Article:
Solution 4: Convert reducejoin to mapjoin

It refers to joining on the map side without going through the shuffle process. Taking Spark as an example, the data of the small RDD can be delivered to each Worker node (NM in Yarn mode) in the form of broadcast variables, and joins can be performed on each Worker node.

⁕This solution is suitable for scenarios where small tables join large tables (data volume of more than 100 G). The default threshold for small tables here is 10M, and small tables below this threshold can be distributed to worker nodes. The specific adjustable upper limit needs to be less than the memory allocated by the container.

Solution 5: Sampling the skewed key and splitting the join operation

The following figure shows an example: table A joins table B, table A has a big key, table B has no big key, the id of the big key is 1, and there are 3 records.

Big data training: Spark performance tuning and parameter configuration

How to split the join operation?

Firstly, separate id1 from table A and table B, remove A’ and B’ with big keys, and join first to achieve a non-sloping speed;
Add a random prefix to the large key of table A, expand the capacity of table B by N times, and join separately; remove the random prefix after joining;
Then union the above 2 parts.
⁕The essence of this solution is to reduce the risk of data skew caused by a single task processing too much data, and it is suitable for situations where there are few large keys.

Solution 6: Use random prefix and expand RDD for join

For example, when table A joins table B, take table A with a large key and table B without a large key as an example:

Add a random prefix of [1,n] to each record in table A, expand table B by N times, and join.
After the join is completed, the random prefix is ​​removed.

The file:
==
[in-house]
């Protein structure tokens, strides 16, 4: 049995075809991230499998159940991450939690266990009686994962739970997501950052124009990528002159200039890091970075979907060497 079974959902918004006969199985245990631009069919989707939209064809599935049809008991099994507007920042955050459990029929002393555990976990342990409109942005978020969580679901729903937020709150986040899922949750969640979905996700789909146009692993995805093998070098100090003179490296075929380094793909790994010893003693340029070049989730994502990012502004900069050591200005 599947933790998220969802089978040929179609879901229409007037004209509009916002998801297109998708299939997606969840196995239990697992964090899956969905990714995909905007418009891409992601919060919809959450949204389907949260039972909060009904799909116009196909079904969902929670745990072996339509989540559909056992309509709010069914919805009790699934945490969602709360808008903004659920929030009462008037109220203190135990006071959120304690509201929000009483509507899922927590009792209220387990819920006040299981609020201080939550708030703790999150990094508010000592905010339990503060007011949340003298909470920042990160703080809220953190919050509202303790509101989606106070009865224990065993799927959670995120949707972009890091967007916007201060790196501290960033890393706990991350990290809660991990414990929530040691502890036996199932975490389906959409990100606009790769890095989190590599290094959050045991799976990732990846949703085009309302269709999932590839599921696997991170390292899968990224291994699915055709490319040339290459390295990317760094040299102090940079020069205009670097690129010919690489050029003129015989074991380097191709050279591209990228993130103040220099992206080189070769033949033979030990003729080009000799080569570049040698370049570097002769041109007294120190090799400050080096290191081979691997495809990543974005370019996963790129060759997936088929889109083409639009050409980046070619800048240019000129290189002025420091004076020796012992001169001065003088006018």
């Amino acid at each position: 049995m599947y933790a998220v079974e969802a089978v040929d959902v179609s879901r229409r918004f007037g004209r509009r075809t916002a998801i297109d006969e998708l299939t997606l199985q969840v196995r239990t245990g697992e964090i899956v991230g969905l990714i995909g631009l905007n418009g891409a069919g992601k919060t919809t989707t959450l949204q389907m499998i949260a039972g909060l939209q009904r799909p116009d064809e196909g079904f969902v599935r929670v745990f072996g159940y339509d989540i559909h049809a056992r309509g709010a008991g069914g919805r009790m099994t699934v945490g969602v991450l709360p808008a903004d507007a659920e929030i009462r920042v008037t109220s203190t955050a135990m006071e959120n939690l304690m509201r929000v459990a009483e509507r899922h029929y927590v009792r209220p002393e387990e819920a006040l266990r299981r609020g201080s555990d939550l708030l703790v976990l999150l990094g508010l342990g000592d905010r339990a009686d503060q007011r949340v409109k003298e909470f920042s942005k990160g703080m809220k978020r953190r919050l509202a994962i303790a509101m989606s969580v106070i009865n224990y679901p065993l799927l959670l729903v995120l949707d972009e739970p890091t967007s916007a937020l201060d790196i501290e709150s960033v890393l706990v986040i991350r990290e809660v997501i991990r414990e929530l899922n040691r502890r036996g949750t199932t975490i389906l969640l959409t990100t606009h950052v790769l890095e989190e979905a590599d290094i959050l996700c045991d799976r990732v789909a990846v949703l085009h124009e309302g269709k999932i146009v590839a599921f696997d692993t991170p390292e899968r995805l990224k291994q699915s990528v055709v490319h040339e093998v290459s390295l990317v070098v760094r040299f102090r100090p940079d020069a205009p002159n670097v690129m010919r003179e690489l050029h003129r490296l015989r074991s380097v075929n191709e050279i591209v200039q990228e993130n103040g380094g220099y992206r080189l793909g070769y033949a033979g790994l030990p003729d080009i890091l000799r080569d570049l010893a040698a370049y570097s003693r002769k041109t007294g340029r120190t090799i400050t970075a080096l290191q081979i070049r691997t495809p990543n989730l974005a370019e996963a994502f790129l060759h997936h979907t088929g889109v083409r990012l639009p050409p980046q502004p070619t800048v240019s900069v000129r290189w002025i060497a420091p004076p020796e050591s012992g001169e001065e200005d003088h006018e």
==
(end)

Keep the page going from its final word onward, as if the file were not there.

⁕This solution is suitable for situations where there are many large keys, but it will also increase resource consumption.

Solution seven: combiner

That is, combiner operations are performed on the map side to reduce the amount of data pulled by shuffle.

⁕This scheme is suitable for scenarios such as cumulative summation.

In actual scenarios, it is recommended that relevant developers analyze specific situations, and the above methods can also be used in combination for complex problems.

Spark parameter configuration

In the case of no data skew, we sorted out and summarized the parameter configuration reference table to help you optimize Spark performance. The settings of these parameters are suitable for the insight and application of about 2T data, and basically meet the tuning needs in most scenarios.

Big data training: Spark performance tuning and parameter configuration


Currently, Spark has developed to Spark3.x, and the latest version is Spark 3.1.2 released (Jun 01, 2021). Many new features of Spark3.x, such as dynamic partition pruning, major improvements of Pandas API, and enhancement of nested column pruning and pushdown, provide good ideas for further cost reduction and efficiency increase. In the future, Getui will continue to pay attention to the evolution of Spark, and continue to practice and share.

The article comes from Data Warehouse and Python Big Data